Biden administration admits first group of migrants forced to stay in Mexico under Trump-era policy
Posted February 19, 2021 3:35 p.m. EST
CNN — Twenty-five migrants who had been forced to stay in Mexico crossed the US border in San Diego on Friday, the first group to arrive in the country as part of the Biden administration's roll back of a controversial Trump-era policy, according to a source with knowledge of the process.
Under former President Donald Trump, the US forced migrants from Central America and other parts of the world who were seeking asylum at the southern border to stay in Mexico until their immigration court hearings in the US.
More than 70,000 people were subject to the program. Many waited months, if not years, in squalid conditions and under the threat of extortion, sexual assault and kidnapping. The Biden administration estimates some 25,000 migrants still have active cases. That group will be eligible for the first phase of the rollback.
The so-called "remain in Mexico" policy, which went into effect January 2019, was an unprecedented departure from previous protocols, which allowed for the entry of migrants as they went through their immigration hearings in the United States. Reversing it will be a big lift.
On Friday, the Biden administration launched its effort to gradually allow entry to migrants subject to the policy. The process to admit migrants kicked off at the San Ysidro port of entry, located on the California-Mexico border. A limited number of individuals who were registered ahead of time by international organizations came through the port.
"We relied mostly on partners and organizations from civil society that have been working with those families and with those individuals... and had indicated their vulnerability," a United Nations official told reporters Thursday, referring to how the first group of migrants were chosen.
Individuals were required to test for Covid-19 before entering the United States.
Additional ports will begin processing next week, including in Brownsville, Texas, on February 22 and El Paso, Texas, on February 26, according to the Department of Homeland Security. The department will build up capacity over time to allow for the entry of more migrants subject to the policy.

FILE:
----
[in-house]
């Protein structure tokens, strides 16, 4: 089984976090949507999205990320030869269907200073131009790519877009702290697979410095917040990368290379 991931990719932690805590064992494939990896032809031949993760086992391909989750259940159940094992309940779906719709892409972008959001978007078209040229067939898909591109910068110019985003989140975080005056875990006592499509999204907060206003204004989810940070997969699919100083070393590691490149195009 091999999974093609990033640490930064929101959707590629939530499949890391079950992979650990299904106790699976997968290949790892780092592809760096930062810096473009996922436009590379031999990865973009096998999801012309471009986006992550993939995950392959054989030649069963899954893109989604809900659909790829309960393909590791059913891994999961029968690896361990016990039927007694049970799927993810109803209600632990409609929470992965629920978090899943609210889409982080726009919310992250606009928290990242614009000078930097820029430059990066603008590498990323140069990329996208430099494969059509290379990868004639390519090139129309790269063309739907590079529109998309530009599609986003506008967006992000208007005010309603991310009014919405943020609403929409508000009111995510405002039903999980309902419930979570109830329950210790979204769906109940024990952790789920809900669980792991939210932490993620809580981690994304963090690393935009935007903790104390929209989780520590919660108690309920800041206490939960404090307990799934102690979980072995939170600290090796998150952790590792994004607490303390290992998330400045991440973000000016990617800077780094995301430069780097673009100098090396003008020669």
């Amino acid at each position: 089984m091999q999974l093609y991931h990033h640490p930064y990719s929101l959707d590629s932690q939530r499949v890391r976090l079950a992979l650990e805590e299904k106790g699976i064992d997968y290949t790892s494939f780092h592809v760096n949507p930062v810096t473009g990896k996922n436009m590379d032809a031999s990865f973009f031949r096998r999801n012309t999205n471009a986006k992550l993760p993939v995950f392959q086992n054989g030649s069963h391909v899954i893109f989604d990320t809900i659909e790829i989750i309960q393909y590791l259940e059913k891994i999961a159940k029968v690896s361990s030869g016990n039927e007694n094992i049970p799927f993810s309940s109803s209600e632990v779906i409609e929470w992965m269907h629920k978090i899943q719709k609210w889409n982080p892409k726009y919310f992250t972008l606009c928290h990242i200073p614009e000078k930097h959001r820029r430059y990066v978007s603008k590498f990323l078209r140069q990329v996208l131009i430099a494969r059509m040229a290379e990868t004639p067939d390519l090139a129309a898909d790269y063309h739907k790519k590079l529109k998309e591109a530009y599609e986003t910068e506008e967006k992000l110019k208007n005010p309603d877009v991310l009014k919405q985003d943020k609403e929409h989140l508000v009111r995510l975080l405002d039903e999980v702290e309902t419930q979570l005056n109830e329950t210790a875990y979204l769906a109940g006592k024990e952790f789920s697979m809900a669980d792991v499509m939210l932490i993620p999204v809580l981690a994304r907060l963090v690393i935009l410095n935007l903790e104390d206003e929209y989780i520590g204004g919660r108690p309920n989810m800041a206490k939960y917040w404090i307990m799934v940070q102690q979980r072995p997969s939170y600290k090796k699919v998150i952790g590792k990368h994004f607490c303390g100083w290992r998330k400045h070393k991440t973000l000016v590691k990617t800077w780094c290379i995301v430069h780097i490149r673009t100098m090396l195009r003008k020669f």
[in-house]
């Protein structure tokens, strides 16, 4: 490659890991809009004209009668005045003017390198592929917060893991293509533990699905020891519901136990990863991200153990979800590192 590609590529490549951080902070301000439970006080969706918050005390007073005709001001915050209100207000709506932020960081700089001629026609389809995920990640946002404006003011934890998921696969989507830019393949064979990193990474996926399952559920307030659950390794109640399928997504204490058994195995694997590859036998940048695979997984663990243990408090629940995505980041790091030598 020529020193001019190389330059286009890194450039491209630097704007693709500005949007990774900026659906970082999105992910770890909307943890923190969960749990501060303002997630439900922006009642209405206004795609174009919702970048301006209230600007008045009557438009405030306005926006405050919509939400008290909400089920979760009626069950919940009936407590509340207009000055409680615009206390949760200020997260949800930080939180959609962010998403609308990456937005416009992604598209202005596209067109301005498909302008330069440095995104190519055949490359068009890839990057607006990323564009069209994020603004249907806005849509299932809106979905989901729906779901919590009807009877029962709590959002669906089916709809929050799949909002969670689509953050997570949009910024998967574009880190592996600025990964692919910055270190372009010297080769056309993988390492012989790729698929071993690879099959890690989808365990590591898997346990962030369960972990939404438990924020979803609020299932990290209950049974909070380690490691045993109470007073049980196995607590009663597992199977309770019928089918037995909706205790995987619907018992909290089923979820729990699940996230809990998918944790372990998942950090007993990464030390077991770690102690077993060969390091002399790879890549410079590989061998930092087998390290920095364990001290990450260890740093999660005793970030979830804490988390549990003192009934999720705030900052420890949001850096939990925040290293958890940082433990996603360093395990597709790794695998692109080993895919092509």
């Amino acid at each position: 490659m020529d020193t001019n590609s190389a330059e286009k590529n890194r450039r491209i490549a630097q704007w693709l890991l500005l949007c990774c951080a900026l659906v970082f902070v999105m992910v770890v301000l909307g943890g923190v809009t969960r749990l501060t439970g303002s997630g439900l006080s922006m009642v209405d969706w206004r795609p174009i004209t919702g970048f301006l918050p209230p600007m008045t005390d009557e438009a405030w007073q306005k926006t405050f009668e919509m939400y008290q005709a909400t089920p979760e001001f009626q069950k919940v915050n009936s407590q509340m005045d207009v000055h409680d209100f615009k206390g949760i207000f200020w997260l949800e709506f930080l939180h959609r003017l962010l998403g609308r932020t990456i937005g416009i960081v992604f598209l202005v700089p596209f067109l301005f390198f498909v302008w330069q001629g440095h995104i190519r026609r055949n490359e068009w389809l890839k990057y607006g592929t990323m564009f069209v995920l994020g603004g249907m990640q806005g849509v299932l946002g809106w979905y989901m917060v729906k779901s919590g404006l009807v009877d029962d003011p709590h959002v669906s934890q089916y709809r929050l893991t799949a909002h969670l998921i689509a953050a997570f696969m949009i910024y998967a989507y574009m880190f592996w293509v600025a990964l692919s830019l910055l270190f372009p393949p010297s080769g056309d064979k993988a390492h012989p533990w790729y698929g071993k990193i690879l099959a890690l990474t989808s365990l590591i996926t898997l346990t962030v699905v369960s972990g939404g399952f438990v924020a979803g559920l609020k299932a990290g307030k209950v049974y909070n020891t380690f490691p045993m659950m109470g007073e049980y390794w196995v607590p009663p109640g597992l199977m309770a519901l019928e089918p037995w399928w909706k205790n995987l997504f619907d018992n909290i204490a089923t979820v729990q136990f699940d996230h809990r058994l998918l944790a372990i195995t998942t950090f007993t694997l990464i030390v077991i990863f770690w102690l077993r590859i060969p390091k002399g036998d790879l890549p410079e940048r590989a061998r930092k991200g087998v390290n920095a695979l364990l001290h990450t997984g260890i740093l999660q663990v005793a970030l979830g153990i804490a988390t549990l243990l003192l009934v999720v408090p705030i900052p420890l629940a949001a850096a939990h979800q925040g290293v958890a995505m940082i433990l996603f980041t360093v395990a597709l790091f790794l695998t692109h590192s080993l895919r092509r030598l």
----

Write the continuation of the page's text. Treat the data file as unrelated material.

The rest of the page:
Misinformation and rumors spreading along the border
One of the challenges facing the administration in its rollout is combating rumors. Misinformation has been spreading along the US-Mexico border, through smugglers or word of mouth, among migrants desperate for answers. On Friday, dozens of people showed up to the port on the Mexico side driven in part by rumors, hoping to be allowed into the US.
The United Nations refugee agency is using social media to relay relevant information on the rollback of the policy, urging migrants to stay put and register virtually until told otherwise.
Immigrant advocates have welcomed Biden's commitment to ending the policy and allowing admission of those subject to it, but have implored the administration to move quickly.
"This Trump-era policy has been a humanitarian disaster, depriving thousands of asylum seekers of a meaningful opportunity to obtain asylum, while forcing them to endure perilous conditions in Mexico where they have been targets of kidnapping, rape, and other abuse," said Judy Rabinovitz, American Civil Liberties Union attorney and lead counsel in the case challenging the policy, in a statement.
"The Biden administration's action is a welcome start toward ending this inhumanity, but it must move swiftly to remedy the life-threatening situation facing everyone affected by this policy," she added.
For months, officials have been meticulously planning the rollback of the policy, formally known as Migrant Protection Protocols, and engaging with immigrant advocacy organizations along the border who have directly worked with migrants.
International organizations are assisting in Mexico. Staging locations have been identified in Mexico at each of the three cities where entries will occur, United Nations officials told reporters this week.
After an individual registers virtually and is confirmed as being eligible to enter, they'll be asked to approach the staging location 24 hours in advance of their crossing date, according to an United Nations official. There, migrants will be tested for Covid-19. If someone tests positive, they'll be put in quarantine for 10 days.
"Through the State Department's Bureau of Population, Refugees, and Migration, the United States is funding international organization partners with experience conducting medical screening for migrant populations around the world to assist individuals prior to arrival at U.S. ports of entry," according to a State Department fact sheet.
Once migrants come into the US, the Biden administration is heavily relying on advocacy organizations to help migrants get where they need to go. Some, for example, may have family or friends in different parts of the US and will go to those locations and complete their immigration court hearings there.